Nine Common ADA-Compliant Bathroom Renovation Mistakes People Make
At some point in your life, or if you have elderly parents who want to age in place, you will need to consider bathroom renovation ideas to make bathrooms ADA-compliant. ADA-compliance in the home simply means the bathrooms are easily accessible and include various features like a handicap shower with a seat to address mobility issues, medical conditions, and so on.
As you think about bathroom renovations needed to convert bathrooms and make them safer and easier to use, let’s take a look at nine common mistakes people make during their renovations:
- Choosing the wrong door handle. You need a door handle that you can easily open. Rather than choose a doorknob, you want one with a handle on it since it is easier to open and close the door with arthritic hands.
- The door swings into the bathroom. For small bathrooms, this can be an issue if you rely on a walker or wheelchair to get around. You won’t be able to easily close the door for privacy, as it will cut into the radius you need to turn and move. For huge bathrooms, the way the door swings may not be an issue. Yet, for small bathroom remodels, have the door swing out to give you the space you need.
- Not elevating the toilet. It is a good idea to elevate the height of the toilet so that sitting down and getting up is easier. One great solution is to have your plumber convert a floor-mounted toilet to a wall-mounted toilet.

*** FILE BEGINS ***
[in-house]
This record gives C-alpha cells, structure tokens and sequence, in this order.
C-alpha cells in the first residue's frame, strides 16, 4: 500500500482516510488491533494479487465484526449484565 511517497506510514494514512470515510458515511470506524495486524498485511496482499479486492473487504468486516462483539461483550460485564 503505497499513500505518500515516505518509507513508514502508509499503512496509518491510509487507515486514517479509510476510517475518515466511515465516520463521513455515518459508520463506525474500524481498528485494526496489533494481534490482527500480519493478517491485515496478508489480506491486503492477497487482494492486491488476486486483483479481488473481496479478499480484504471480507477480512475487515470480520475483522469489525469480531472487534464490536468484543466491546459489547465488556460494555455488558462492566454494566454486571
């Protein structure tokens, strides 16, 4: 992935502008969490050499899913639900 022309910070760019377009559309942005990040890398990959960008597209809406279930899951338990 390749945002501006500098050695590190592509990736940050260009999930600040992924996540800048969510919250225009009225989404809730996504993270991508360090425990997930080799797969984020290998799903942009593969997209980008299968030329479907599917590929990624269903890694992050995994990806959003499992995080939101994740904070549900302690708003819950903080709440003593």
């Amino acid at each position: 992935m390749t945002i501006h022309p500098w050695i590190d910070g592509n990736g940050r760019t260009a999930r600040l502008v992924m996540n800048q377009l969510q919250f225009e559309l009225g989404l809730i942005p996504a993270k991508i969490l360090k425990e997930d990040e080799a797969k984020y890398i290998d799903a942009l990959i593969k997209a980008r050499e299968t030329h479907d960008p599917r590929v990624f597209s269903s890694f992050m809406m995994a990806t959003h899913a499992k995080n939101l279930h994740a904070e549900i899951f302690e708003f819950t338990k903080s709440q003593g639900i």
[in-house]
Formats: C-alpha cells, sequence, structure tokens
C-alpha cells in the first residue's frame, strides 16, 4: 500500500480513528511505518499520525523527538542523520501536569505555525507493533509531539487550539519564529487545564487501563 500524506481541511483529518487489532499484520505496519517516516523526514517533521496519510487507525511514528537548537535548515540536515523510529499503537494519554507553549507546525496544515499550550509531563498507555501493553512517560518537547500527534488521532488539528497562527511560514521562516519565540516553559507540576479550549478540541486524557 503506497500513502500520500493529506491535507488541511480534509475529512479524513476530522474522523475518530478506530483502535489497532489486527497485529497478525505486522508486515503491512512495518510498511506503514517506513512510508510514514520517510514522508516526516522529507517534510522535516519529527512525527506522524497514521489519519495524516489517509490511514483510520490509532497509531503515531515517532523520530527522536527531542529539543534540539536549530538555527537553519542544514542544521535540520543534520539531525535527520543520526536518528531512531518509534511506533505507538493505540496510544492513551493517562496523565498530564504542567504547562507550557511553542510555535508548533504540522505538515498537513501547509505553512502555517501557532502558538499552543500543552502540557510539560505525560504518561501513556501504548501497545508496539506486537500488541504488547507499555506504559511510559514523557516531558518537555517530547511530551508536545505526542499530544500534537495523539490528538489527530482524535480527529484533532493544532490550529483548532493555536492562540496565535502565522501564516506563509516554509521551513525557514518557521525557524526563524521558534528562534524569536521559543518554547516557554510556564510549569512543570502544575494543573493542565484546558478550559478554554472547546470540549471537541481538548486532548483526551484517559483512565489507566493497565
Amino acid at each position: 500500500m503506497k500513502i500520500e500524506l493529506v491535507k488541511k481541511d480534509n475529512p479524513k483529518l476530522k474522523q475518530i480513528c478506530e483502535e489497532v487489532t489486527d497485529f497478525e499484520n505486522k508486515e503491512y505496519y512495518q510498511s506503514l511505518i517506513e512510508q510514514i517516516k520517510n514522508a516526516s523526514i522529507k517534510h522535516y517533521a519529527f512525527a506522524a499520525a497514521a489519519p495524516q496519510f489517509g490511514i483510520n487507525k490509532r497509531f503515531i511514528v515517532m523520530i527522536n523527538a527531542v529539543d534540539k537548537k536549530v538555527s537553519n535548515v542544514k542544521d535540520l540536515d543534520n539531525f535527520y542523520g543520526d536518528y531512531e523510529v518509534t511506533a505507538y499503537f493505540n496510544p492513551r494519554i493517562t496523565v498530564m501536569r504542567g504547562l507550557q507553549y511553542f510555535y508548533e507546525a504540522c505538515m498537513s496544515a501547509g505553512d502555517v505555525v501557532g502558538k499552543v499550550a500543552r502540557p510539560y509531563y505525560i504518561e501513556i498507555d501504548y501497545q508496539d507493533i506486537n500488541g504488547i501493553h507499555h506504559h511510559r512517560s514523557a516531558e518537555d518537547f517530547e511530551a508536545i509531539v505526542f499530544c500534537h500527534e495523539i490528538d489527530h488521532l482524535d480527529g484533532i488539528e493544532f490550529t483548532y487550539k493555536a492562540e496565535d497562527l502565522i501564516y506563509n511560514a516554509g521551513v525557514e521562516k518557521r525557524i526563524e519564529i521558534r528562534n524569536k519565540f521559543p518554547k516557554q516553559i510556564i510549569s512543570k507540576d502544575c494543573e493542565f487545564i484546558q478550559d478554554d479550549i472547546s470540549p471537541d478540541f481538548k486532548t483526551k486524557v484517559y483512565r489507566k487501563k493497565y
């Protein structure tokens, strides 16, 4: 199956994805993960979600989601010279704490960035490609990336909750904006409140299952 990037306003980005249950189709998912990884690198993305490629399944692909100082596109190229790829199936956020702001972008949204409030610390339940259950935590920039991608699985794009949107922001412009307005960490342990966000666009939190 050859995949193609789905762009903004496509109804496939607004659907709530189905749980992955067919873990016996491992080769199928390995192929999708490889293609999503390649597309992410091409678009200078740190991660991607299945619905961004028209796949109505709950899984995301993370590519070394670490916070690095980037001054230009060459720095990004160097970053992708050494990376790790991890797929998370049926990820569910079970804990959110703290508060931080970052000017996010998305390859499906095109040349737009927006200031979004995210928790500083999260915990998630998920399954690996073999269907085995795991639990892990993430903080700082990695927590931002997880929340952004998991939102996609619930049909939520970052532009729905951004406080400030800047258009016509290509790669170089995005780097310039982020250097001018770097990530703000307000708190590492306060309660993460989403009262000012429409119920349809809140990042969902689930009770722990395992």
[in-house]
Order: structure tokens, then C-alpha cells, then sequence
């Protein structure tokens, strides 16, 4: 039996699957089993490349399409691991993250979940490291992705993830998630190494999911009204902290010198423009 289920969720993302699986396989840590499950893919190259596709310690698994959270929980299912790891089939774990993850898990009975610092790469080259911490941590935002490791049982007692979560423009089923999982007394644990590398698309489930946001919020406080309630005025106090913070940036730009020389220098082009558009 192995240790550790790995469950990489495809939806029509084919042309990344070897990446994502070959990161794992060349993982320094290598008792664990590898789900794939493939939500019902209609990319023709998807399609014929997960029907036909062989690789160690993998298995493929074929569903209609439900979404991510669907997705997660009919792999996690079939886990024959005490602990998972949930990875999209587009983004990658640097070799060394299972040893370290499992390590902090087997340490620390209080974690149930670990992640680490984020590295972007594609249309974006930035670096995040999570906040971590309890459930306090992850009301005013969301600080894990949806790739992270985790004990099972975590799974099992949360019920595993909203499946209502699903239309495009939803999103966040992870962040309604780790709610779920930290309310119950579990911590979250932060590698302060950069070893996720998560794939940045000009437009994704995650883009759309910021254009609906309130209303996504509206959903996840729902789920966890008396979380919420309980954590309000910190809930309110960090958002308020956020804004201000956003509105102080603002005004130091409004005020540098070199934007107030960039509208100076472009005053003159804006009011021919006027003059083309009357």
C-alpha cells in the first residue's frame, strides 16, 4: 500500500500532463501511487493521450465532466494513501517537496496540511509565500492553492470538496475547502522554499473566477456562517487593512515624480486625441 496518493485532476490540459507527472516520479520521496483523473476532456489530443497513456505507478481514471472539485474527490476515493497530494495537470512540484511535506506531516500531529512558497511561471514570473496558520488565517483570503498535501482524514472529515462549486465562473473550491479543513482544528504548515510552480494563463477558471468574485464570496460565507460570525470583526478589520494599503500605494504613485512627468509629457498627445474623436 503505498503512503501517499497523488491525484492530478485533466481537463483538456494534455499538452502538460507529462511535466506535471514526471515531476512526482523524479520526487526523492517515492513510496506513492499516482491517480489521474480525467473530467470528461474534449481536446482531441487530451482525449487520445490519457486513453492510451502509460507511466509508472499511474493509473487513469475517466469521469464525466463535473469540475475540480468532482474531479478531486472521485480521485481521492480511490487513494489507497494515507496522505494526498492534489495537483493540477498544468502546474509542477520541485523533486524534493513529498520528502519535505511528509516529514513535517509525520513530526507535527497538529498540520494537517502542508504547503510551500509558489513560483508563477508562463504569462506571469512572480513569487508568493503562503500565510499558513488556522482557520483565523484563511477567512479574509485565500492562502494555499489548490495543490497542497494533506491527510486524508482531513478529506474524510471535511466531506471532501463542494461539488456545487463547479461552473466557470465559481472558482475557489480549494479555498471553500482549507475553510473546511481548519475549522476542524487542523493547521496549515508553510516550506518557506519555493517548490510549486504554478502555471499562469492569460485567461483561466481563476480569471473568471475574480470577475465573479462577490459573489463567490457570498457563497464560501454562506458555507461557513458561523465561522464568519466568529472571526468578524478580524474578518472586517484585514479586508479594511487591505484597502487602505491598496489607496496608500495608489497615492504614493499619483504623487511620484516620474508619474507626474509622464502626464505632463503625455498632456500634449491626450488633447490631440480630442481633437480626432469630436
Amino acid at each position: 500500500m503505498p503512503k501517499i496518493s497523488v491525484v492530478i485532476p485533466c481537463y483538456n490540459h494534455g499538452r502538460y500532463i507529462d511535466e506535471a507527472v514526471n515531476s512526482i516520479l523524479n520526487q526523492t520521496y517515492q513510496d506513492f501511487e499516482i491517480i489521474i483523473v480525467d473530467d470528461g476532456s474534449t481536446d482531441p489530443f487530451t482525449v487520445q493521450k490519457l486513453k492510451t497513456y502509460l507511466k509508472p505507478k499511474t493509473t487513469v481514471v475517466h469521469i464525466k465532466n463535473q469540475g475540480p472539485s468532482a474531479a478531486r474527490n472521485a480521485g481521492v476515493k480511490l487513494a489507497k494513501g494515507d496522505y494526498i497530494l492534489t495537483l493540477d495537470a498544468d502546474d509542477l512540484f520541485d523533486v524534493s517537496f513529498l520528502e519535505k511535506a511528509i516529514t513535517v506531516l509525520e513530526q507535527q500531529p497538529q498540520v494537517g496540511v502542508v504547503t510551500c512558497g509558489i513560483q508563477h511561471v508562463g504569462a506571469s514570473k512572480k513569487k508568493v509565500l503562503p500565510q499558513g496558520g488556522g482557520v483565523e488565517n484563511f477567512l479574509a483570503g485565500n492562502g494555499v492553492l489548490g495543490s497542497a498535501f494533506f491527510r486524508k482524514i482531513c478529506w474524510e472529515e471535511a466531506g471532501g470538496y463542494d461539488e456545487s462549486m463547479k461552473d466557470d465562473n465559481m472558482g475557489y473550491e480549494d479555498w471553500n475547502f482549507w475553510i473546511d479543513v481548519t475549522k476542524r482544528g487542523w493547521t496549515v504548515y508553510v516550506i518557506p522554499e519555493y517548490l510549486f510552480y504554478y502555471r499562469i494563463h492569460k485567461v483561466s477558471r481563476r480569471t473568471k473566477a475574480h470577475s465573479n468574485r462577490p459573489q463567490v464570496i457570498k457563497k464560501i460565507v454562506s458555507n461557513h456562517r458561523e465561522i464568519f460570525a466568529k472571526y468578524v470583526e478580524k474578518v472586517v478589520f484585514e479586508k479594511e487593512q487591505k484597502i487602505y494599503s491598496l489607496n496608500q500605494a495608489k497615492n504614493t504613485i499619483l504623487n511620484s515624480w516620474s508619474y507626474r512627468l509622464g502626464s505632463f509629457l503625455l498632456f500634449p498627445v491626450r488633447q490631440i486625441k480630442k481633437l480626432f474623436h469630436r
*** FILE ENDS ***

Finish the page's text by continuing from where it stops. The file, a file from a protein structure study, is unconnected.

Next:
- Not installing toilet grab bars in the right locations. Toilet grab bars should be within easy reach after sitting down on the toilet. Make sure to keep the space around the grab bars free and clear for easy grabbing.
- Installing the toilet paper dispenser too low or too close to the grab bars. Make sure the toilet paper dispenser is within reach of the toilet but not in an awkward location that is difficult to reach.
- Not removing cabinetry to make access to sinks easier. If you use a wheelchair, you want to make sure that cabinets you typically use under the sink are removed and the sink is wall-mounted. This makes it easy to reach the sink without worrying about cabinetry getting in the way.
- Not mounting the sink at the right height. If you need to sit down or are in a wheelchair, make sure your plumber lowers the sink down to your height where you can easily use it.
- Installing the mirrors too high. Make sure mirrors are installed at a height where you can see yourself. One common mistake your contractor will make is installing it at their height and forgetting that you are in a wheelchair or seated while using the sink.
- Not upgrading the bathtub or shower. As we get older, getting into and out of the tub or shower becomes more challenging. To make it easy to access the shower, no matter what type of handicap we have, you should upgrade to ADA-compliant shower systems with a seat, grab bars, and a removable showerhead.
Renovating a bathroom in the home to make it ADA-compliant does require carefully considering each area of the bathroom and how to make it easier to access and use. By evaluating your needs or the needs of your parents before you begin renovations, you are sure to avoid these common mistakes.
To find the right shower kits with seats for bathrooms in the home, please feel free to browse our online store or call American Bath Enterprises, Inc. at (888) 228-4925 for further assistance.